Nonfiction > Henry Craik, ed. > English Prose > Vol. IV. Eighteenth Century
Henry Craik, ed.  English Prose.  1916.
Vol. IV. Eighteenth Century
Miss Homespun and My Lady
By Henry Mackenzie (1745–1831)
From The Mirror

THE SEASON at last arrived in which I was told the town would appear in its gaiety, a great deal of good company being expected at the races. For the races I looked with anxiety, for another reason, my dear Lady —— was to be here at that period. Of this I was informed by a letter from my sister. From her ladyship I had not heard for a considerable time, as she had been engaged in a round of visits to her acquaintance in the country.
  The very morning after her arrival (for I was on the watch to get intelligence of her) I called at her lodgings. When the servant appeared, he seemed doubtful about letting me in; at last he ushered me into a little darkish parlour, where, after waiting about half an hour, he brought me word that his lady could not try on the gown I had brought then, but desired me to fetch it next day at eleven. I now perceived there had been a mistake as to my person; and telling the fellow, somewhat angrily, that I was no mantua-maker, desired him to carry to his lady a slip of paper, on which I wrote with a pencil the well-known name of Leonora. On his going up stairs, I heard a loud peal of laughter above, and soon after he returned with a message, that Lady —— was sorry she was particularly engaged at present, and could not possibly see me. Think, sir, with what astonishment I heard this message from Hortensia. I left the house, I know not whether most ashamed or angry; but afterwards I began to persuade myself that there might be some particular reasons for Lady ——’s not seeing me at that time, which she might explain at meeting; and I imputed the terms of the message to the rudeness or simplicity of the footman. All that day and the next, I waited impatiently for some note of explanation or inquiry from her ladyship, and was a good deal disappointed when I found the second evening arrive, without having received any such token of her remembrance. I went in rather low spirits to the play. I had not been long in the house, when I saw Lady —— enter the next box. My heart fluttered at the sight; and I watched her eyes, that I might take the first opportunity of presenting myself to her notice. I saw them soon after, turned towards me, and immediately curtsied with a significant smile to my noble friend, who being short-sighted, it would seem (which however, I had never remarked before), stared at me for some moments, without taking notice of my salute, and at last was just putting up a glass to her eye, to point it at me, when a lady pulled her by the sleeve, and made her take notice of somebody on the opposite side of the house. She never afterwards happened to look to that quarter where I was seated.  2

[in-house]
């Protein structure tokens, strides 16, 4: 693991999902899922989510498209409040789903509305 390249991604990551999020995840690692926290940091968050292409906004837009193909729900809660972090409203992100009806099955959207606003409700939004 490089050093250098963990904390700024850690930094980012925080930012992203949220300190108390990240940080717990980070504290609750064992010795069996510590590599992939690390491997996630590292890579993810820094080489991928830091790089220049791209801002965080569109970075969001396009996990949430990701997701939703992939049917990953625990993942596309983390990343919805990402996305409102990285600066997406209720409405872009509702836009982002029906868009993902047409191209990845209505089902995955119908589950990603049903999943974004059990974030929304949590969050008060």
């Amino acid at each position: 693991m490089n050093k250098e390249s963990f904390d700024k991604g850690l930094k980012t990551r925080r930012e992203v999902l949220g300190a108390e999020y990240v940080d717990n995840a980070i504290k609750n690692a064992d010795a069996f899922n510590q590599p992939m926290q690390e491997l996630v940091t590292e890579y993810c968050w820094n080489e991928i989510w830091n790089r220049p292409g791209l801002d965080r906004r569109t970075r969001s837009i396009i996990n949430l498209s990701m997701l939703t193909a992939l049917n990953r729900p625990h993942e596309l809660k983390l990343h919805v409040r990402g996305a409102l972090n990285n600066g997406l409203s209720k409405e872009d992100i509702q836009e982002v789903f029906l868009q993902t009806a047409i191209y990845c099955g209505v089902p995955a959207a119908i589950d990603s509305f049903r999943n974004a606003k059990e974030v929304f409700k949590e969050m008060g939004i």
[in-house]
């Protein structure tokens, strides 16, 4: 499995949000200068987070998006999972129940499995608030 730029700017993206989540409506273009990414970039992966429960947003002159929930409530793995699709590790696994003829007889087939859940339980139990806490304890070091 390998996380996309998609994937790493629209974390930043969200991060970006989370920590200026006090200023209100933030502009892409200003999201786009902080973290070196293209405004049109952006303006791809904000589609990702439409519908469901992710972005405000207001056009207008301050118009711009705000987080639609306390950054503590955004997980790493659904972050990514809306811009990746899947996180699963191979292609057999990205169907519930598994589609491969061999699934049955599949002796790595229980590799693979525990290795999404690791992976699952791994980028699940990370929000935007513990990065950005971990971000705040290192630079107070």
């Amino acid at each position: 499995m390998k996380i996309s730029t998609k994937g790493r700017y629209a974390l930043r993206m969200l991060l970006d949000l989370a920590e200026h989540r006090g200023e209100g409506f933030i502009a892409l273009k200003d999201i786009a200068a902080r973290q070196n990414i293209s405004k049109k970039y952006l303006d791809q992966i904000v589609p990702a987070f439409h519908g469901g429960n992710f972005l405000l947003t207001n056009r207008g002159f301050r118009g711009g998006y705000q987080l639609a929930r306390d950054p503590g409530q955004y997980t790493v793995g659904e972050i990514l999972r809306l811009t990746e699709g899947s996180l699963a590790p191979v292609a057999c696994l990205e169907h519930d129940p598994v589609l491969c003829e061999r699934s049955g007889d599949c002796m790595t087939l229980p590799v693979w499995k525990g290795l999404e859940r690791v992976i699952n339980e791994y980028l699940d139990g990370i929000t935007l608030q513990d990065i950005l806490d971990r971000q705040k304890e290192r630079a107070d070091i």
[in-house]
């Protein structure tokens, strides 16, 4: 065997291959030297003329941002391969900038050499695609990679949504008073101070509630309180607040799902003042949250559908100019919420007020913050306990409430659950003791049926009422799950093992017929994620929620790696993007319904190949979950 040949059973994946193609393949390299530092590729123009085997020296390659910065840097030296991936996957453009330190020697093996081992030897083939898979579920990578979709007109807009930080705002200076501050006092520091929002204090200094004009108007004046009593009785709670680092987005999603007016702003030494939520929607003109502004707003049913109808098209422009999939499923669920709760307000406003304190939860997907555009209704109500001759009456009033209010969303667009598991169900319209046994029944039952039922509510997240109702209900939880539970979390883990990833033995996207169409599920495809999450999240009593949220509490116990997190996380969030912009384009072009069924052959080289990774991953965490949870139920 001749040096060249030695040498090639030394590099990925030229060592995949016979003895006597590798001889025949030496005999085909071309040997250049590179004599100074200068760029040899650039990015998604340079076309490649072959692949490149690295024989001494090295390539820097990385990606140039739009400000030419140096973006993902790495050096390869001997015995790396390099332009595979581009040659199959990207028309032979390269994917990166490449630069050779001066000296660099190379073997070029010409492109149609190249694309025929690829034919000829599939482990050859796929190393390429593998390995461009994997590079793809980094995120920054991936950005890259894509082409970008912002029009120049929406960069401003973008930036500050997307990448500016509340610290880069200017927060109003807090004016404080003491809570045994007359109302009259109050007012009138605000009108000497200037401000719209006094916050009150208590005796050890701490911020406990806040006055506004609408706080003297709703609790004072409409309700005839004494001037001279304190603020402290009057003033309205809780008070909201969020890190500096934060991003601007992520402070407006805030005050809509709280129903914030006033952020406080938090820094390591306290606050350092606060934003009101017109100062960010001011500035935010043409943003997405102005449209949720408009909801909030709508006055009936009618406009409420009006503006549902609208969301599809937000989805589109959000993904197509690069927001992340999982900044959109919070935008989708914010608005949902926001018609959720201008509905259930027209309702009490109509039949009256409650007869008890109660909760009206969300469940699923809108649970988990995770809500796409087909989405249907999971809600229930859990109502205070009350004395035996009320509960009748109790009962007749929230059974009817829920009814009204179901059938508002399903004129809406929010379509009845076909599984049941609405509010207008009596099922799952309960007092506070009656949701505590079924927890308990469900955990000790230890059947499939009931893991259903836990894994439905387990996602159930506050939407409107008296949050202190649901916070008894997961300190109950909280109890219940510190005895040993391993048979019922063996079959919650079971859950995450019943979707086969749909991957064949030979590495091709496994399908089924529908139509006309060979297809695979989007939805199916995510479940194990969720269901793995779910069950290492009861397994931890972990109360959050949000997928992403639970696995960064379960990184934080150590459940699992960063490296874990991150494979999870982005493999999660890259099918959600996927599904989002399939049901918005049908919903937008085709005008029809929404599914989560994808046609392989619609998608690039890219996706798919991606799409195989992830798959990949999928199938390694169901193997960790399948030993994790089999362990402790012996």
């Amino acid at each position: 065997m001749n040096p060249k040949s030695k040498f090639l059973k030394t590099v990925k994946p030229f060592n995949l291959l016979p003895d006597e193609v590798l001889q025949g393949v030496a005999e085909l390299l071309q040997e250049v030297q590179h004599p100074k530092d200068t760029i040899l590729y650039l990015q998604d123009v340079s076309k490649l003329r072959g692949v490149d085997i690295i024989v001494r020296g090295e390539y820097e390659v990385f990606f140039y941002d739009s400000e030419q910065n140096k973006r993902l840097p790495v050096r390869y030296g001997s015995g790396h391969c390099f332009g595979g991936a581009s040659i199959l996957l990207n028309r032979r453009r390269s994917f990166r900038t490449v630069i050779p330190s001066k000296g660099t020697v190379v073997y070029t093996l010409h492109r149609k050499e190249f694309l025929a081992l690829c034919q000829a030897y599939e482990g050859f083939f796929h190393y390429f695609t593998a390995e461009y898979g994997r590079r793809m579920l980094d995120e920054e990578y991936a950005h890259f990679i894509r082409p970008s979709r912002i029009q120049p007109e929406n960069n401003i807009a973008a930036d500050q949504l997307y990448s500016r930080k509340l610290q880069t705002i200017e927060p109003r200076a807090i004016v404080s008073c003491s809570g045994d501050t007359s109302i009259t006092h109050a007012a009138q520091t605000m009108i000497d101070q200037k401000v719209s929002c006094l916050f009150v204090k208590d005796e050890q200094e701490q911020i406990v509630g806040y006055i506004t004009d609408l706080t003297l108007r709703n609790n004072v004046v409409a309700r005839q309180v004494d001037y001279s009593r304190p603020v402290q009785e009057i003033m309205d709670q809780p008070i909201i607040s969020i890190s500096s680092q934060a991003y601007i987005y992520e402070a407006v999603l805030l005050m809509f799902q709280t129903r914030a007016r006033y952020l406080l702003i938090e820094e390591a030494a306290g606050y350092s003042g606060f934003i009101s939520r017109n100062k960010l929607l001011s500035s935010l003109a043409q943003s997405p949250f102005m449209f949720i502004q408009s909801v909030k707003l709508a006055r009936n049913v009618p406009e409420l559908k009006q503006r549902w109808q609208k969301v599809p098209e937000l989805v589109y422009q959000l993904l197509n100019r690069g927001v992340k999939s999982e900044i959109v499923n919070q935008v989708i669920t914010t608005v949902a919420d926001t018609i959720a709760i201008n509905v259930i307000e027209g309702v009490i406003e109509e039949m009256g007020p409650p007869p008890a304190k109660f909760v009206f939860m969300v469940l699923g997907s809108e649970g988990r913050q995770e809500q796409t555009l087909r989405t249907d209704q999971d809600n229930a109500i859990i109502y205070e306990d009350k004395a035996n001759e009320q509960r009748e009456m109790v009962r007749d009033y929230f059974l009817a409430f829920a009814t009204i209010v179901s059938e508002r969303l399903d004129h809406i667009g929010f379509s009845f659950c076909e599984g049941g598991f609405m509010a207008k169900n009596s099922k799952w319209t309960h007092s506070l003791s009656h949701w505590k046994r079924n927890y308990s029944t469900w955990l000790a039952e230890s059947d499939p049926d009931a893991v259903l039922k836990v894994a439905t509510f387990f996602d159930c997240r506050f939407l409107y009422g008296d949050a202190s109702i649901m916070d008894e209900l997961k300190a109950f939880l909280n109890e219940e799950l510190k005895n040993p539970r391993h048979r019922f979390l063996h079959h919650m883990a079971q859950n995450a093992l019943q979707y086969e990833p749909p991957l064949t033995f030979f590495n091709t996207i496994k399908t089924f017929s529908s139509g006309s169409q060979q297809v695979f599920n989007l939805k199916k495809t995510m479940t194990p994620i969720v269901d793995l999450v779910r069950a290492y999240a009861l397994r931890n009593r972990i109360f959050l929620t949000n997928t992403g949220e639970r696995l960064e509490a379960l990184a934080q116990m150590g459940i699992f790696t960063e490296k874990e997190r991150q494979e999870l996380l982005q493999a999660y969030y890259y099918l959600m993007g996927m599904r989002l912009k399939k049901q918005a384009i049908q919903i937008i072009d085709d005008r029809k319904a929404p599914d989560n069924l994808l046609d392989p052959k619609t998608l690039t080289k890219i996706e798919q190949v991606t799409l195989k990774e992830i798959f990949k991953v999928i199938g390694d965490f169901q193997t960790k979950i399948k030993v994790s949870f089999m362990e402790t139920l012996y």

Still, however, I was not quite discouraged, and, on an accidental change of places in our box, contrived to place myself at the end of the bench next her ladyship’s, where there was only a piece of thin board between us. At the end of the act, I ventured to ask her how she did, and to express my happiness at seeing her in town, adding that I had called the day before, but found her particularly engaged. Why yes, said she, Miss Homespun, I am always extremely hurried in town, and have time only to receive a very few visits; but I will be glad if you will come some morning and breakfast with me, but not to-morrow, for there is a morning concert; nor next day, for I have a musical party at home. In short, you may come some morning next week, when the hurry will be over, and if I am not gone out of town, I will be happy to see you. I don’t know what answer I should have made; but she did not give me an opportunity; for a gentleman in a green uniform coming into the box, she immediately made room for him to sit between us. He, after a broad stare full in my face, turned his back my way, and sat in that posture all the rest of the evening.  3
  I am not so silly, Mr. Mirror, but I can understand the meaning of all this. My lady, it seems, is contented to have some humble friends in the country, whom she does not think worthy of her notice in town; but I am determined to show her that I have a prouder spirit than she imagines, and shall not go near her either in town or country. What is more, my father shan’t vote for her friend at next election if I can help it.  4
  What vexes me beyond everything else is, that I had been often telling my aunt and her daughters of the intimate footing I was on with Lady ——, and what a violent friendship we had for each other; and so, from envy perhaps, they used to nick-name me the Countess, and Lady Leonora. Now that they have got the story of the mantua-maker and the play-house (for I was so angry I could not conceal it), I am ashamed to hear the name of a lady of quality mentioned, even if it be only in a book from the circulating library. Do write a paper, sir, against pride and haughtiness, and people forgetting their country friends and acquaintance, and you will very much oblige, yours, etc.,

  P.S.—My uncle’s partner, the young gentleman I mentioned above, takes my part when my cousins joke about intimates with great folks; I think he is a much genteeler and better bred man than I took him for at first.

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